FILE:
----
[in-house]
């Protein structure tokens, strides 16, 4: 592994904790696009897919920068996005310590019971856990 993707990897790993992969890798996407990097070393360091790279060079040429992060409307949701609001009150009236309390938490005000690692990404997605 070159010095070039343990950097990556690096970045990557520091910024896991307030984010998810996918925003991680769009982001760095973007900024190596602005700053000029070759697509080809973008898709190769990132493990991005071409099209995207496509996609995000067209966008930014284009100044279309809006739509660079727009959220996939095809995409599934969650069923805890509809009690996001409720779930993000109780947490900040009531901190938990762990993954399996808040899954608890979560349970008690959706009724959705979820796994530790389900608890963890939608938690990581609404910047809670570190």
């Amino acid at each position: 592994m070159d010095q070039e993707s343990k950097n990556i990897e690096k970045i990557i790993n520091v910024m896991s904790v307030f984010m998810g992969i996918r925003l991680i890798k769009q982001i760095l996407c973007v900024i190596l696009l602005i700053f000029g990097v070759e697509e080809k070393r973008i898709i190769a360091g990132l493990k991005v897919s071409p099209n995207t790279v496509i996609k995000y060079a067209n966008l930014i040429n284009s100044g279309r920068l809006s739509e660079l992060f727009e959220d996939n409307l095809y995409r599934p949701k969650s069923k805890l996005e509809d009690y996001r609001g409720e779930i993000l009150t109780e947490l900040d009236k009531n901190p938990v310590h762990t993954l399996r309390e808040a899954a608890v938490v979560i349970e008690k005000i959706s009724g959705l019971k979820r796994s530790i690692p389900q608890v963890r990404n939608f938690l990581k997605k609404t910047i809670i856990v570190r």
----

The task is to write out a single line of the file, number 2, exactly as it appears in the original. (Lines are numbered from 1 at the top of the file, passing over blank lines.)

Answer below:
């Protein structure tokens, strides 16, 4: 592994904790696009897919920068996005310590019971856990 993707990897790993992969890798996407990097070393360091790279060079040429992060409307949701609001009150009236309390938490005000690692990404997605 070159010095070039343990950097990556690096970045990557520091910024896991307030984010998810996918925003991680769009982001760095973007900024190596602005700053000029070759697509080809973008898709190769990132493990991005071409099209995207496509996609995000067209966008930014284009100044279309809006739509660079727009959220996939095809995409599934969650069923805890509809009690996001409720779930993000109780947490900040009531901190938990762990993954399996808040899954608890979560349970008690959706009724959705979820796994530790389900608890963890939608938690990581609404910047809670570190």